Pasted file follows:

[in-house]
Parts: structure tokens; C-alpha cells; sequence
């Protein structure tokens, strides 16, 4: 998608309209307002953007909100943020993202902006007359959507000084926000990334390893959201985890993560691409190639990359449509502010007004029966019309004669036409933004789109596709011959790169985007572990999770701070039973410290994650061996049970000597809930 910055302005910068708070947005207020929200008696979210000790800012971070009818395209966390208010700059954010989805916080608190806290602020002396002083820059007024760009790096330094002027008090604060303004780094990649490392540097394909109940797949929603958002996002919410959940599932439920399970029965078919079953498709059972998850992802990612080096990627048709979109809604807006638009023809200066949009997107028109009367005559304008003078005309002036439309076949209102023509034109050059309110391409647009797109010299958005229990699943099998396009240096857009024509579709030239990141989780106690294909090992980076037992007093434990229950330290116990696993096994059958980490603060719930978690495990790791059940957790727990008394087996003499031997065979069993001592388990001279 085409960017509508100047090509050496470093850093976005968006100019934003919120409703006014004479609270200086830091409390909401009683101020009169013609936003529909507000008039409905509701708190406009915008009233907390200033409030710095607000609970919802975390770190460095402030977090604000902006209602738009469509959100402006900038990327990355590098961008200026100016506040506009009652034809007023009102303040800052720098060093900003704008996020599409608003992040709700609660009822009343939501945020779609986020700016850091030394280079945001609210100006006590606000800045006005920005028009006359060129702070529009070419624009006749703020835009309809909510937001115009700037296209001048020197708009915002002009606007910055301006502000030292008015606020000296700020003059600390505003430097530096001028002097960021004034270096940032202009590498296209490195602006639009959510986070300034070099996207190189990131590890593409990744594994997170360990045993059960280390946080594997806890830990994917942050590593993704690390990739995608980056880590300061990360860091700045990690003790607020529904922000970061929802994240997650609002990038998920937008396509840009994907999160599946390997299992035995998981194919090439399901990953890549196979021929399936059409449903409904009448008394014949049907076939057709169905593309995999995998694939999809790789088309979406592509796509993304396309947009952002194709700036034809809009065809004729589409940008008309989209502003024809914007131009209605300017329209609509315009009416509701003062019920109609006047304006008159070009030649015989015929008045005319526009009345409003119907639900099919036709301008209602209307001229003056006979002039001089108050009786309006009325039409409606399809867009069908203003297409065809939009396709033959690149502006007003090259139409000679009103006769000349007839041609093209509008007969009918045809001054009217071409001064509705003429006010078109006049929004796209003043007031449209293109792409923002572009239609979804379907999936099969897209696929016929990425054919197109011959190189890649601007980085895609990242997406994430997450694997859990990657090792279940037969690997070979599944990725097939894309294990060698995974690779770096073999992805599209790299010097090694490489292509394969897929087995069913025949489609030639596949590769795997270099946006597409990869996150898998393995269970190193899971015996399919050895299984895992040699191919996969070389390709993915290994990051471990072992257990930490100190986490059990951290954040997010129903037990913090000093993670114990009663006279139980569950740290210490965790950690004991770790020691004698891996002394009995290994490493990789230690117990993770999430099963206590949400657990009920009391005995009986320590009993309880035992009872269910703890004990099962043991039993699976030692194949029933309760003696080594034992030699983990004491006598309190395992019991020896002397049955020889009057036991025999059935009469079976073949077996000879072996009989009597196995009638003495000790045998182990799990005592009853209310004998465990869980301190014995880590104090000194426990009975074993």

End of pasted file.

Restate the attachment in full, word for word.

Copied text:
[in-house]
Parts: structure tokens; C-alpha cells; sequence
């Protein structure tokens, strides 16, 4: 998608309209307002953007909100943020993202902006007359959507000084926000990334390893959201985890993560691409190639990359449509502010007004029966019309004669036409933004789109596709011959790169985007572990999770701070039973410290994650061996049970000597809930 910055302005910068708070947005207020929200008696979210000790800012971070009818395209966390208010700059954010989805916080608190806290602020002396002083820059007024760009790096330094002027008090604060303004780094990649490392540097394909109940797949929603958002996002919410959940599932439920399970029965078919079953498709059972998850992802990612080096990627048709979109809604807006638009023809200066949009997107028109009367005559304008003078005309002036439309076949209102023509034109050059309110391409647009797109010299958005229990699943099998396009240096857009024509579709030239990141989780106690294909090992980076037992007093434990229950330290116990696993096994059958980490603060719930978690495990790791059940957790727990008394087996003499031997065979069993001592388990001279 085409960017509508100047090509050496470093850093976005968006100019934003919120409703006014004479609270200086830091409390909401009683101020009169013609936003529909507000008039409905509701708190406009915008009233907390200033409030710095607000609970919802975390770190460095402030977090604000902006209602738009469509959100402006900038990327990355590098961008200026100016506040506009009652034809007023009102303040800052720098060093900003704008996020599409608003992040709700609660009822009343939501945020779609986020700016850091030394280079945001609210100006006590606000800045006005920005028009006359060129702070529009070419624009006749703020835009309809909510937001115009700037296209001048020197708009915002002009606007910055301006502000030292008015606020000296700020003059600390505003430097530096001028002097960021004034270096940032202009590498296209490195602006639009959510986070300034070099996207190189990131590890593409990744594994997170360990045993059960280390946080594997806890830990994917942050590593993704690390990739995608980056880590300061990360860091700045990690003790607020529904922000970061929802994240997650609002990038998920937008396509840009994907999160599946390997299992035995998981194919090439399901990953890549196979021929399936059409449903409904009448008394014949049907076939057709169905593309995999995998694939999809790789088309979406592509796509993304396309947009952002194709700036034809809009065809004729589409940008008309989209502003024809914007131009209605300017329209609509315009009416509701003062019920109609006047304006008159070009030649015989015929008045005319526009009345409003119907639900099919036709301008209602209307001229003056006979002039001089108050009786309006009325039409409606399809867009069908203003297409065809939009396709033959690149502006007003090259139409000679009103006769000349007839041609093209509008007969009918045809001054009217071409001064509705003429006010078109006049929004796209003043007031449209293109792409923002572009239609979804379907999936099969897209696929016929990425054919197109011959190189890649601007980085895609990242997406994430997450694997859990990657090792279940037969690997070979599944990725097939894309294990060698995974690779770096073999992805599209790299010097090694490489292509394969897929087995069913025949489609030639596949590769795997270099946006597409990869996150898998393995269970190193899971015996399919050895299984895992040699191919996969070389390709993915290994990051471990072992257990930490100190986490059990951290954040997010129903037990913090000093993670114990009663006279139980569950740290210490965790950690004991770790020691004698891996002394009995290994490493990789230690117990993770999430099963206590949400657990009920009391005995009986320590009993309880035992009872269910703890004990099962043991039993699976030692194949029933309760003696080594034992030699983990004491006598309190395992019991020896002397049955020889009057036991025999059935009469079976073949077996000879072996009989009597196995009638003495000790045998182990799990005592009853209310004998465990869980301190014995880590104090000194426990009975074993």